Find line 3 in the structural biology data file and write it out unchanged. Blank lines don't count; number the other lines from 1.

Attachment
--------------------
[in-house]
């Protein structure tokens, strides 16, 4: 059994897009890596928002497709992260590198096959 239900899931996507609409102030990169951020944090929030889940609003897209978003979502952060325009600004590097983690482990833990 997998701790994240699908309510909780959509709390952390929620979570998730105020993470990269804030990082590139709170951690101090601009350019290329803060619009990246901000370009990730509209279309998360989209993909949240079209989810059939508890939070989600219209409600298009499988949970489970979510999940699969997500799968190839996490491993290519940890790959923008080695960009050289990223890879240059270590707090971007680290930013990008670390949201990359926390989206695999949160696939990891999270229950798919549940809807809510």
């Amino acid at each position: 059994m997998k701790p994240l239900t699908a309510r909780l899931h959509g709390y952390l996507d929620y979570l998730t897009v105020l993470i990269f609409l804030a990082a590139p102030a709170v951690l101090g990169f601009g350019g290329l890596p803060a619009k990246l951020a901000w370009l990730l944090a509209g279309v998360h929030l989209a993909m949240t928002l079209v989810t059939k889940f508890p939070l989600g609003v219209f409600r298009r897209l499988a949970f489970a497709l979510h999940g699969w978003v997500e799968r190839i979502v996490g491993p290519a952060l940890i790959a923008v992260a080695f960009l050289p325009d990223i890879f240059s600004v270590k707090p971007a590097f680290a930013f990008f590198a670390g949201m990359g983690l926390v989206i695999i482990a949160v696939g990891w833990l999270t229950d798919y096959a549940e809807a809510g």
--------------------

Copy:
């Amino acid at each position: 059994m997998k701790p994240l239900t699908a309510r909780l899931h959509g709390y952390l996507d929620y979570l998730t897009v105020l993470i990269f609409l804030a990082a590139p102030a709170v951690l101090g990169f601009g350019g290329l890596p803060a619009k990246l951020a901000w370009l990730l944090a509209g279309v998360h929030l989209a993909m949240t928002l079209v989810t059939k889940f508890p939070l989600g609003v219209f409600r298009r897209l499988a949970f489970a497709l979510h999940g699969w978003v997500e799968r190839i979502v996490g491993p290519a952060l940890i790959a923008v992260a080695f960009l050289p325009d990223i890879f240059s600004v270590k707090p971007a590097f680290a930013f990008f590198a670390g949201m990359g983690l926390v989206i695999i482990a949160v696939g990891w833990l999270t229950d798919y096959a549940e809807a809510g």